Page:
The Narragansett Brewing Company is one of those breweries that many of us have fairly fond memories of. These memories (probably) revolve around tall boy cans full of “decent” beer being served at summer BBQs and on the beach. In other words: its the type of beer you watch the game with, not sample at a gallery opening. However when I talked with CT Regional Sales Manager Sean McQuade at Eli Cannon’s Tap Room the other week, he made it very clear that Narragansett is aiming to be more than just a casual beer. In fact, Narragansett would like nothing better than to have the casual market cornered, while being able to party with the intense craft beer boys. And, from the sounds of it, this may very well be an attainable aspiration.
|Courtesy: Narragansett Beer.|
It’s no secret (especially if you’re reading this blog) that craft beer is big business these days. As the economy goes down, people would rather spend their hard-earned money on GOOD beer to enjoy a night in with, than wasting money on swill (even though swill beer does have its time and place). Narragansett, according to McQuade, is very much aware of this trend and wants to throw its hat in the ring as well- that is break out of the “causal” mold in which they find themselves. They started the last couple of years with their seasonal Summer Ale and Octoberfest styles (which, admittedly are fairly tame). Despite this mellow entry, McQuade says that Narragansett is spreading fairly quickly into craft beer bars, and slowly segueing to bigger beer styles as well. Part of the reason for this is that cans have started to gain traction among brewers (which I think is awesome). Narragansett, being the grandfather of canned beer, is (by that logic) around a good 100 or so years ahead of the trend!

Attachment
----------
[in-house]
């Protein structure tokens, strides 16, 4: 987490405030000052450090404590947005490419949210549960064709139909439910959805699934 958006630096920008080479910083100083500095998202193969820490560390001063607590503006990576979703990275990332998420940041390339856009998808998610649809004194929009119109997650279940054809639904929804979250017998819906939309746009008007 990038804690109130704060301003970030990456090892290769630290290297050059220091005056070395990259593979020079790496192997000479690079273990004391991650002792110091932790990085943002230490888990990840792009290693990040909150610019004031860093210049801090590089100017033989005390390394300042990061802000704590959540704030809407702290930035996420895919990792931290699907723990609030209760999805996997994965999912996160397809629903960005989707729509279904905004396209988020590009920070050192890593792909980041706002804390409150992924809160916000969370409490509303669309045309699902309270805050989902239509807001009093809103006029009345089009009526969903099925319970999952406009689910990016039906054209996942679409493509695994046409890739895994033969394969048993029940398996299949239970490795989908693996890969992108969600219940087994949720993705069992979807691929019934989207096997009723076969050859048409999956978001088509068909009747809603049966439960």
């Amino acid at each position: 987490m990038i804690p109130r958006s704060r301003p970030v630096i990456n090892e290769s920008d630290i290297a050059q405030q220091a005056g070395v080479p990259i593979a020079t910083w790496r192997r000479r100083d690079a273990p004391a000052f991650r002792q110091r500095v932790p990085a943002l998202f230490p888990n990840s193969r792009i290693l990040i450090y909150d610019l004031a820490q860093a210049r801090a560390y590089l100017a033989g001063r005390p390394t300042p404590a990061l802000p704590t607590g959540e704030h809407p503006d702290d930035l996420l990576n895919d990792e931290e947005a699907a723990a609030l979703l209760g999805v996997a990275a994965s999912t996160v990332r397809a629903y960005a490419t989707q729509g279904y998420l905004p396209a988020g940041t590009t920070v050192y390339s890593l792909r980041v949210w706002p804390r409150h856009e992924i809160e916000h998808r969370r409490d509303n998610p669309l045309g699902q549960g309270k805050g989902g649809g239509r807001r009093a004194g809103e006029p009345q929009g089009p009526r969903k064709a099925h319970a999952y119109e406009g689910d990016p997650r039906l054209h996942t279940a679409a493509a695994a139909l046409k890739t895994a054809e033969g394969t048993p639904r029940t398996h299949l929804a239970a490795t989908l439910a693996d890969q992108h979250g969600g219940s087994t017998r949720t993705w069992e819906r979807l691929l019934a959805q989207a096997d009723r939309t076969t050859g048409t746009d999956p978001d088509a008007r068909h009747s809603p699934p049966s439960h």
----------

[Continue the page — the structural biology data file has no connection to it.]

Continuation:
The next beer styles that McQuade is excited about includes an Imperial Bohemian Pilsner (clocked at roughly 8.5% abv), more summer styles (a great idea, I think, for the brand), and a bock. The general brewing philosophy behind all of this is to have good beer at a good price. By having beer for all tastes, Narragansett can focus on their strong standing in the market and slowly spread out with more creative recipes. Narragansett has won awards for basically their whole flagship line up, so their brewing method and market placement are strong. Going along with this, Narragansett is one of the oldest beers in America, having been founded in 1890, which further cements them as mainstays of New England beer.
|Courtesy: Narragansett Beer.|
Because they’re so old, Narragansett has a great mythos and history to the brand. Back in prohibition days Narragansett got by because they got their porter (still brewed and available today) labeled for “medicinal use”! From the early days of the brand, McQuade says, Narragansett has been focused on everyone who likes beer. As their motto says, “Made on Honor, Sold on Merit.” In other words, they love beer and won’t bother brewing it unless it’s good. In my opinion this mentality is reflected in the way that after 120 years Narragansett is still a craft brewery and hasn’t gone the macro- route. This shows an adherence to their brewing pride and a passion for remaining in complete control of their product.
So the next time you’re about to slag Narragansett as a joke beer hold your tongue- they’ve been around for a long time and are currently brewing cans of the heavy stuff that may just be able to hold their own with the young craft whippersnappers of today! Check out my tasting notes for the ‘Gansett beer here. Be sure to follow me on on Blogger, Twitter, and Facebook and stay tuned for info on upcoming Eli Cannon’s events, and much more beer news!